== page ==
Allermoor Drove
Allermoor Drove, and the view southeast towards Tadham Moor, on the Somerset Levels south of Wedmore; 30 Oct 2014.

On the left, up on Tealham Moor, Allermoor Drove, stony and with many puddles, makes off eastwards towards Aller Moor.

In the distance, the flats and few trees of Tadham Moor.

And on the right, the pale surface – mottled by water weeds – of one of the water-filled ditches, the rhynes, that border these ever damp pastures.

In graphic terms, the track (the drove), the rhyne and the sky make a pale triangle that contains the near blackness of the dark pastures.  And there is a prominent patch of tall, pale grasses where the apex of this triangle meets the intersection of the track and the rhyne.

The lens is an extreme wide angle, and this has the effect of making the rough and stony track seem almost to be disappearing under our feet.  And because this extreme lens is being pointed slightly downwards rather than being held horizontally, the trees on the horizon are distorted – on the left they lean to the left and vice versa, while straight ahead they are vertical.

The use of pure blacks in images was discussed here.

D700 with Sigma 12-24 at 12mm; 800 ISO; Silver Efex Pro 2, starting at the High Contrast Smooth preset.

About Adrian Lewis
Photographer working in monochrome, colour and combinations of the two - with a great liking for all sorts of images, including Minimalism, landscapes, abstracts, soft colour, people, movement, nature - I like to be adventurous in my photography, trying new ideas and working in many genres. And I'm fond of Full English Breakfasts and Duvel golden ale, though not necessarily together.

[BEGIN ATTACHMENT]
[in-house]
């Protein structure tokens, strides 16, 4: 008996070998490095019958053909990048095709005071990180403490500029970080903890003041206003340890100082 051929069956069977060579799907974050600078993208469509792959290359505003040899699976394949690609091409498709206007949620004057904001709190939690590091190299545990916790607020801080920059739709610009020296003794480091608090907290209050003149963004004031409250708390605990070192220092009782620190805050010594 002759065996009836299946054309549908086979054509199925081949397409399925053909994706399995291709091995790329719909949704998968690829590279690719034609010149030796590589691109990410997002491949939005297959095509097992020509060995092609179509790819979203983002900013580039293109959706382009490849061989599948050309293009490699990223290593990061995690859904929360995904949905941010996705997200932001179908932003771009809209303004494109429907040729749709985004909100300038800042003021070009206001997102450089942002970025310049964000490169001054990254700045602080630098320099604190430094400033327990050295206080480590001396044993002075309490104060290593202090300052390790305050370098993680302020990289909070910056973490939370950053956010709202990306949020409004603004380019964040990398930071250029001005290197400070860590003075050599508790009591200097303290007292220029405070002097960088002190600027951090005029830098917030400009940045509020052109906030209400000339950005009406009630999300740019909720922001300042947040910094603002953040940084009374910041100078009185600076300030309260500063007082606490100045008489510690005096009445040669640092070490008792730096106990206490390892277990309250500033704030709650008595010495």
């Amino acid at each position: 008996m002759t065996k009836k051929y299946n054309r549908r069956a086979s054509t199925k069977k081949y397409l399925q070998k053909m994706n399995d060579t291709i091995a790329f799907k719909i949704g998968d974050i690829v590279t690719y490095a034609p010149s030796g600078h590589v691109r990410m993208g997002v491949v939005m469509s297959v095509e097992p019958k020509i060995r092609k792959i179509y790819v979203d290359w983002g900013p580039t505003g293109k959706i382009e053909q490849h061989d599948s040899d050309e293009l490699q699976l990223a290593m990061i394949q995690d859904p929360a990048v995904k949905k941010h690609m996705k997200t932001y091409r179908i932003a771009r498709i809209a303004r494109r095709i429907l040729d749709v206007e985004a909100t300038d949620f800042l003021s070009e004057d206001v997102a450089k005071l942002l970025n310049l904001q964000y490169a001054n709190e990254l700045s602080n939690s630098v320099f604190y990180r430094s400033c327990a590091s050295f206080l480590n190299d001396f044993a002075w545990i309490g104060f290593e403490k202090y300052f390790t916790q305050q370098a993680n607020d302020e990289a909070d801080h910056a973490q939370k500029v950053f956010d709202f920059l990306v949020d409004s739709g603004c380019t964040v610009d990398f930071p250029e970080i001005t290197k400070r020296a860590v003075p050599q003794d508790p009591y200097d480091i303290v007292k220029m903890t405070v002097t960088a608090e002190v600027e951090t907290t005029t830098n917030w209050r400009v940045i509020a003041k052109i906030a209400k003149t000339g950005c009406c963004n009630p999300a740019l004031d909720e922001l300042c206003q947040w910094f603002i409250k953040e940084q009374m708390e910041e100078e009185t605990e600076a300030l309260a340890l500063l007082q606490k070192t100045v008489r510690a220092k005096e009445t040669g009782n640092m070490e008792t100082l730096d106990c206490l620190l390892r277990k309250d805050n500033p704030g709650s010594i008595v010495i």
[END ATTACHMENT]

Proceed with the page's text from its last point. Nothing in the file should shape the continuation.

1. Malin H says:

    This is a stunning image, Adrian.
    Superb!!! And I just have to share this;

    “The Road Not Taken”

    ‘Two roads diverged in a yellow wood,
    And sorry I could not travel both
    And be one traveler, long I stood
    And looked down one as far as I could
    To where it bent in the undergrowth;

    Then took the other, as just as fair,
    And having perhaps the better claim,
    Because it was grassy and wanted wear;
    Though as for that the passing there
    Had worn them really about the same,

    And both that morning equally lay
    In leaves no step had trodden black.
    Oh, I kept the first for another day!
    Yet knowing how way leads on to way,
    I doubted if I should ever come back.

    I shall be telling this with a sigh
    Somewhere ages and ages hence:
    Two roads diverged in a wood, and I—
    I took the one less traveled by,
    And that has made all the difference.’

    (Robert Frost)


    • Adrian Lewis says:

      Malin, thank you very much – and thank you for this poem too – taking the less used path has made all the difference – there’s certainly a message there. And Robert Frost – I only know of him in words from Simon and Garfunkle:

      “And you read your Emily Dickenson and I my Robert Frost,
      and we mark our place with bookmarkers and measure what we’ve lost.”

      Interesting thought – are we the richer or the poorer for having read something? Richer I imagine in that we have absorbed those words and their meanings and nuances – but poorer because we are therefore left with less to discover.

      My friend, you make me think about things that I would not otherwise contemplate. Thank you. Adrian

      Liked by 1 person

  2. drawandshoot says:

    Gorgeous, Adrian. A fascinating composition.


  3. bananabatman says:

    A great shot, and description Adrian.


  4. paula graham says:

    Wow, well seen, I love the Triangle and the processing , as usual. Super


  5. Fabulous made better by the narrator. 🙂


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